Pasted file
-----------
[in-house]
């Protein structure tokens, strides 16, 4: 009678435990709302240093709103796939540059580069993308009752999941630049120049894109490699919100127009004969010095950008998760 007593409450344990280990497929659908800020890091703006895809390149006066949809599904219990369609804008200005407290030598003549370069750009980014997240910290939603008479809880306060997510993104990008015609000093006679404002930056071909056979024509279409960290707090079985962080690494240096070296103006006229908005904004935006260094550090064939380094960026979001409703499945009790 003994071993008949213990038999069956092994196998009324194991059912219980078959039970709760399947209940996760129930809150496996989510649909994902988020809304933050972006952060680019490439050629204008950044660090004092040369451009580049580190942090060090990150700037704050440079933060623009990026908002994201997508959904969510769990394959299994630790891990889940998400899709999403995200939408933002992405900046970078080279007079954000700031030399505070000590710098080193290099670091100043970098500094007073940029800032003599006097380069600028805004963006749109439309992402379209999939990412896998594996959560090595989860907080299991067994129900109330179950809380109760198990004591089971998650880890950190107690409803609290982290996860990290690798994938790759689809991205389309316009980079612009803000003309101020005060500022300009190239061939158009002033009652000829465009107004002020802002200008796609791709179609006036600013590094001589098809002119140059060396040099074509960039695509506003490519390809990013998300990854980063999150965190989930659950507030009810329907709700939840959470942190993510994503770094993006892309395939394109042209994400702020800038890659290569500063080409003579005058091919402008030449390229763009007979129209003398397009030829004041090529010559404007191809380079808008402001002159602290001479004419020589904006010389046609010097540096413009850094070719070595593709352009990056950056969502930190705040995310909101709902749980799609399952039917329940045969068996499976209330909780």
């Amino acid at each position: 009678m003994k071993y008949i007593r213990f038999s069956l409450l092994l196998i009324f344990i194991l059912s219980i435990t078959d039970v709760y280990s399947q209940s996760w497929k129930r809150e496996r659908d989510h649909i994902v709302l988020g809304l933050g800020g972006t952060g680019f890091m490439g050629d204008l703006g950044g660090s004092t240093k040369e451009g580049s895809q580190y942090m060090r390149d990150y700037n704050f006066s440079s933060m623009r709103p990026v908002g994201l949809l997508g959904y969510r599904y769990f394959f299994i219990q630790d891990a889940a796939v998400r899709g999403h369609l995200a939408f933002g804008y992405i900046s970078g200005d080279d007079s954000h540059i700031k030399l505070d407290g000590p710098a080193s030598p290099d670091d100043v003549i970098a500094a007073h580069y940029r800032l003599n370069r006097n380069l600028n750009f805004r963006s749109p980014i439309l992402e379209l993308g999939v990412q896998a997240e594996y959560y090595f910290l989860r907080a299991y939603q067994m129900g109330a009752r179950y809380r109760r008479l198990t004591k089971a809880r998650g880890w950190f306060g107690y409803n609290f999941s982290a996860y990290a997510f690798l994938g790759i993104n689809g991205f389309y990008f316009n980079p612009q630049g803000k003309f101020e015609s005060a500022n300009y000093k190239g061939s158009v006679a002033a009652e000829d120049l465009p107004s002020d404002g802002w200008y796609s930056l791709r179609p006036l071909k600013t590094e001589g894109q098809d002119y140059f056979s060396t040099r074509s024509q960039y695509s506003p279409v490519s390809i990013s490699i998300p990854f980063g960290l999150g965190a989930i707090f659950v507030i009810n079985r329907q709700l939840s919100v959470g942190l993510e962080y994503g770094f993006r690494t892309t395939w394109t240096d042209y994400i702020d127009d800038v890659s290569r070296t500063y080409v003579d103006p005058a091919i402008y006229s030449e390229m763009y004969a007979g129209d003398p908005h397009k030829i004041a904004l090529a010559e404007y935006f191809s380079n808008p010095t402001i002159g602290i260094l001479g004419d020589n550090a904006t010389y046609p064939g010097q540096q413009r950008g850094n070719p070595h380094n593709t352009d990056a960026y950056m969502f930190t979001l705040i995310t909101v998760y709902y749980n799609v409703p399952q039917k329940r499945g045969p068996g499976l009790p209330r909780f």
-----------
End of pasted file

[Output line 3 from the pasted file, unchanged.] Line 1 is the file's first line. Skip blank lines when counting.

């Amino acid at each position: 009678m003994k071993y008949i007593r213990f038999s069956l409450l092994l196998i009324f344990i194991l059912s219980i435990t078959d039970v709760y280990s399947q209940s996760w497929k129930r809150e496996r659908d989510h649909i994902v709302l988020g809304l933050g800020g972006t952060g680019f890091m490439g050629d204008l703006g950044g660090s004092t240093k040369e451009g580049s895809q580190y942090m060090r390149d990150y700037n704050f006066s440079s933060m623009r709103p990026v908002g994201l949809l997508g959904y969510r599904y769990f394959f299994i219990q630790d891990a889940a796939v998400r899709g999403h369609l995200a939408f933002g804008y992405i900046s970078g200005d080279d007079s954000h540059i700031k030399l505070d407290g000590p710098a080193s030598p290099d670091d100043v003549i970098a500094a007073h580069y940029r800032l003599n370069r006097n380069l600028n750009f805004r963006s749109p980014i439309l992402e379209l993308g999939v990412q896998a997240e594996y959560y090595f910290l989860r907080a299991y939603q067994m129900g109330a009752r179950y809380r109760r008479l198990t004591k089971a809880r998650g880890w950190f306060g107690y409803n609290f999941s982290a996860y990290a997510f690798l994938g790759i993104n689809g991205f389309y990008f316009n980079p612009q630049g803000k003309f101020e015609s005060a500022n300009y000093k190239g061939s158009v006679a002033a009652e000829d120049l465009p107004s002020d404002g802002w200008y796609s930056l791709r179609p006036l071909k600013t590094e001589g894109q098809d002119y140059f056979s060396t040099r074509s024509q960039y695509s506003p279409v490519s390809i990013s490699i998300p990854f980063g960290l999150g965190a989930i707090f659950v507030i009810n079985r329907q709700l939840s919100v959470g942190l993510e962080y994503g770094f993006r690494t892309t395939w394109t240096d042209y994400i702020d127009d800038v890659s290569r070296t500063y080409v003579d103006p005058a091919i402008y006229s030449e390229m763009y004969a007979g129209d003398p908005h397009k030829i004041a904004l090529a010559e404007y935006f191809s380079n808008p010095t402001i002159g602290i260094l001479g004419d020589n550090a904006t010389y046609p064939g010097q540096q413009r950008g850094n070719p070595h380094n593709t352009d990056a960026y950056m969502f930190t979001l705040i995310t909101v998760y709902y749980n799609v409703p399952q039917k329940r499945g045969p068996g499976l009790p209330r909780f």